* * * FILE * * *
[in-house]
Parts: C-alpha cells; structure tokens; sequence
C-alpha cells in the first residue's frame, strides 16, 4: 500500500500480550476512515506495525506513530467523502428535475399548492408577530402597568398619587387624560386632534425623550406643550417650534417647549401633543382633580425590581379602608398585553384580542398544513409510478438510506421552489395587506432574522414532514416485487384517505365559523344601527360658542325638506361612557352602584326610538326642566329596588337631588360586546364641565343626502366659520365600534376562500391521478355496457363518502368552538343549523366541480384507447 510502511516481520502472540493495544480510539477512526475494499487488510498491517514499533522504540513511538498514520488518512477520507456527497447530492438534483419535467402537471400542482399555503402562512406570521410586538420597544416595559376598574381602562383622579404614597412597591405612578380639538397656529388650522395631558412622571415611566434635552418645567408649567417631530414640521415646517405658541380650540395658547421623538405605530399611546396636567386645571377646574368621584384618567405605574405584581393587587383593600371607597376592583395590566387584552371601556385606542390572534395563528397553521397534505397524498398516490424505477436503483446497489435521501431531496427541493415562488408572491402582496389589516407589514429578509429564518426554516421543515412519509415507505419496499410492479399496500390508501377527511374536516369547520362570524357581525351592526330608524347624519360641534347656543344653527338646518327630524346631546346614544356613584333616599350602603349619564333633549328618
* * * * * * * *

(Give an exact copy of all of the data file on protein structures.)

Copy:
[in-house]
Parts: C-alpha cells; structure tokens; sequence
C-alpha cells in the first residue's frame, strides 16, 4: 500500500500480550476512515506495525506513530467523502428535475399548492408577530402597568398619587387624560386632534425623550406643550417650534417647549401633543382633580425590581379602608398585553384580542398544513409510478438510506421552489395587506432574522414532514416485487384517505365559523344601527360658542325638506361612557352602584326610538326642566329596588337631588360586546364641565343626502366659520365600534376562500391521478355496457363518502368552538343549523366541480384507447 510502511516481520502472540493495544480510539477512526475494499487488510498491517514499533522504540513511538498514520488518512477520507456527497447530492438534483419535467402537471400542482399555503402562512406570521410586538420597544416595559376598574381602562383622579404614597412597591405612578380639538397656529388650522395631558412622571415611566434635552418645567408649567417631530414640521415646517405658541380650540395658547421623538405605530399611546396636567386645571377646574368621584384618567405605574405584581393587587383593600371607597376592583395590566387584552371601556385606542390572534395563528397553521397534505397524498398516490424505477436503483446497489435521501431531496427541493415562488408572491402582496389589516407589514429578509429564518426554516421543515412519509415507505419496499410492479399496500390508501377527511374536516369547520362570524357581525351592526330608524347624519360641534347656543344653527338646518327630524346631546346614544356613584333616599350602603349619564333633549328618